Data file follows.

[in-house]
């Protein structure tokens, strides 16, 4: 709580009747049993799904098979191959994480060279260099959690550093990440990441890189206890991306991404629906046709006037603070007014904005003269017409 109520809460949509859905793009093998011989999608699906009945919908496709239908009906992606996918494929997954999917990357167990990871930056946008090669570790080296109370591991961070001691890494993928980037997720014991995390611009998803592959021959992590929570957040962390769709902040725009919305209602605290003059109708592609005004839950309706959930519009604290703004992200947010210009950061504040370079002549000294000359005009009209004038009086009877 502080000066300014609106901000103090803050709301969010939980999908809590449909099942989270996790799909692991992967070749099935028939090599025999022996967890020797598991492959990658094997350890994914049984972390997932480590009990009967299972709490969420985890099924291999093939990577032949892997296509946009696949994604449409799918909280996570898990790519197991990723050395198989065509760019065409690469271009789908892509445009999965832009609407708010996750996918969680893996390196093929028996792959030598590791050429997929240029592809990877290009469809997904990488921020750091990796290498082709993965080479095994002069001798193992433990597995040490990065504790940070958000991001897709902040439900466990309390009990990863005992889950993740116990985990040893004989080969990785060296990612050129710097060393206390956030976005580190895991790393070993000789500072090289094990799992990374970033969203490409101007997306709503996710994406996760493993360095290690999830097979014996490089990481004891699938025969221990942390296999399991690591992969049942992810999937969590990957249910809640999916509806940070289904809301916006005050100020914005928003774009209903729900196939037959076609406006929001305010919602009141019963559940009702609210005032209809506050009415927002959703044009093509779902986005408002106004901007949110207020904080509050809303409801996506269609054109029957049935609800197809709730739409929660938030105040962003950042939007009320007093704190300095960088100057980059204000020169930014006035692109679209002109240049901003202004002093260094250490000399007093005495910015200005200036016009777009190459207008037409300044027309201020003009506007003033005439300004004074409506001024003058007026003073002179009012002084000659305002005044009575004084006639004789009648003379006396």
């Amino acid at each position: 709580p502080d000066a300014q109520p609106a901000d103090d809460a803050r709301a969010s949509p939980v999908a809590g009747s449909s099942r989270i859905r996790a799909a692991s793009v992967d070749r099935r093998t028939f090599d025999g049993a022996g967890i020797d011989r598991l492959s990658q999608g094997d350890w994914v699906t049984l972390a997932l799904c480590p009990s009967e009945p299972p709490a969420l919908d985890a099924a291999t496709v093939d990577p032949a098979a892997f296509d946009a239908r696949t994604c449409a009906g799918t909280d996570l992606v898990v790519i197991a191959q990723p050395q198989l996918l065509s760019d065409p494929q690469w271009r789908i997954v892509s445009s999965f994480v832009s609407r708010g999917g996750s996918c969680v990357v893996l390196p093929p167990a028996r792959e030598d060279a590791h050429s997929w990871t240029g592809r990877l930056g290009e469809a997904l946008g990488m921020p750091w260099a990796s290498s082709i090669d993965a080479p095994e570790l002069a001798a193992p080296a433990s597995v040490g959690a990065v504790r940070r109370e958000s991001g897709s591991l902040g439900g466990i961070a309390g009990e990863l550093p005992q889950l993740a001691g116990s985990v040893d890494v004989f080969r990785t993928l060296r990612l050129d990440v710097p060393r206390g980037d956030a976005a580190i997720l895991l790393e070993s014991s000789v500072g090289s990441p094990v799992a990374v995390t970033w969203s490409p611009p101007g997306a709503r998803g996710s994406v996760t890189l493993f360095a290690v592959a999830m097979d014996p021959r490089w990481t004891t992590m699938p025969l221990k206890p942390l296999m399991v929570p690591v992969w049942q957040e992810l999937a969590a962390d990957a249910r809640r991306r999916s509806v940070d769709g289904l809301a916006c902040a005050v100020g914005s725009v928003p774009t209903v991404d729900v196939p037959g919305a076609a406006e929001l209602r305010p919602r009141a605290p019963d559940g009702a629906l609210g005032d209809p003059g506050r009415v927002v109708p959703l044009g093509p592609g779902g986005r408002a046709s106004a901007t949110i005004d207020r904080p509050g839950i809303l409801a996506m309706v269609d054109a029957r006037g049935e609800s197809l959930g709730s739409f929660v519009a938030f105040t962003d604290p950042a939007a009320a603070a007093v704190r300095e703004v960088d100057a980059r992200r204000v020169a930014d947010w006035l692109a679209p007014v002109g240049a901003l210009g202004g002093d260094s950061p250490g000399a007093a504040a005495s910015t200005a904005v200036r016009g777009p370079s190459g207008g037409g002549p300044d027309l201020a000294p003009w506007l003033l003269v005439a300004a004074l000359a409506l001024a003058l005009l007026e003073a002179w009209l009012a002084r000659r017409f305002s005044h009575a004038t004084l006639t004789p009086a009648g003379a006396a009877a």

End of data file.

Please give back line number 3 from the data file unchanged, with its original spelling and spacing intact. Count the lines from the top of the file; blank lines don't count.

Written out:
């Amino acid at each position: 709580p502080d000066a300014q109520p609106a901000d103090d809460a803050r709301a969010s949509p939980v999908a809590g009747s449909s099942r989270i859905r996790a799909a692991s793009v992967d070749r099935r093998t028939f090599d025999g049993a022996g967890i020797d011989r598991l492959s990658q999608g094997d350890w994914v699906t049984l972390a997932l799904c480590p009990s009967e009945p299972p709490a969420l919908d985890a099924a291999t496709v093939d990577p032949a098979a892997f296509d946009a239908r696949t994604c449409a009906g799918t909280d996570l992606v898990v790519i197991a191959q990723p050395q198989l996918l065509s760019d065409p494929q690469w271009r789908i997954v892509s445009s999965f994480v832009s609407r708010g999917g996750s996918c969680v990357v893996l390196p093929p167990a028996r792959e030598d060279a590791h050429s997929w990871t240029g592809r990877l930056g290009e469809a997904l946008g990488m921020p750091w260099a990796s290498s082709i090669d993965a080479p095994e570790l002069a001798a193992p080296a433990s597995v040490g959690a990065v504790r940070r109370e958000s991001g897709s591991l902040g439900g466990i961070a309390g009990e990863l550093p005992q889950l993740a001691g116990s985990v040893d890494v004989f080969r990785t993928l060296r990612l050129d990440v710097p060393r206390g980037d956030a976005a580190i997720l895991l790393e070993s014991s000789v500072g090289s990441p094990v799992a990374v995390t970033w969203s490409p611009p101007g997306a709503r998803g996710s994406v996760t890189l493993f360095a290690v592959a999830m097979d014996p021959r490089w990481t004891t992590m699938p025969l221990k206890p942390l296999m399991v929570p690591v992969w049942q957040e992810l999937a969590a962390d990957a249910r809640r991306r999916s509806v940070d769709g289904l809301a916006c902040a005050v100020g914005s725009v928003p774009t209903v991404d729900v196939p037959g919305a076609a406006e929001l209602r305010p919602r009141a605290p019963d559940g009702a629906l609210g005032d209809p003059g506050r009415v927002v109708p959703l044009g093509p592609g779902g986005r408002a046709s106004a901007t949110i005004d207020r904080p509050g839950i809303l409801a996506m309706v269609d054109a029957r006037g049935e609800s197809l959930g709730s739409f929660v519009a938030f105040t962003d604290p950042a939007a009320a603070a007093v704190r300095e703004v960088d100057a980059r992200r204000v020169a930014d947010w006035l692109a679209p007014v002109g240049a901003l210009g202004g002093d260094s950061p250490g000399a007093a504040a005495s910015t200005a904005v200036r016009g777009p370079s190459g207008g037409g002549p300044d027309l201020a000294p003009w506007l003033l003269v005439a300004a004074l000359a409506l001024a003058l005009l007026e003073a002179w009209l009012a002084r000659r017409f305002s005044h009575a004038t004084l006639t004789p009086a009648g003379a006396a009877a």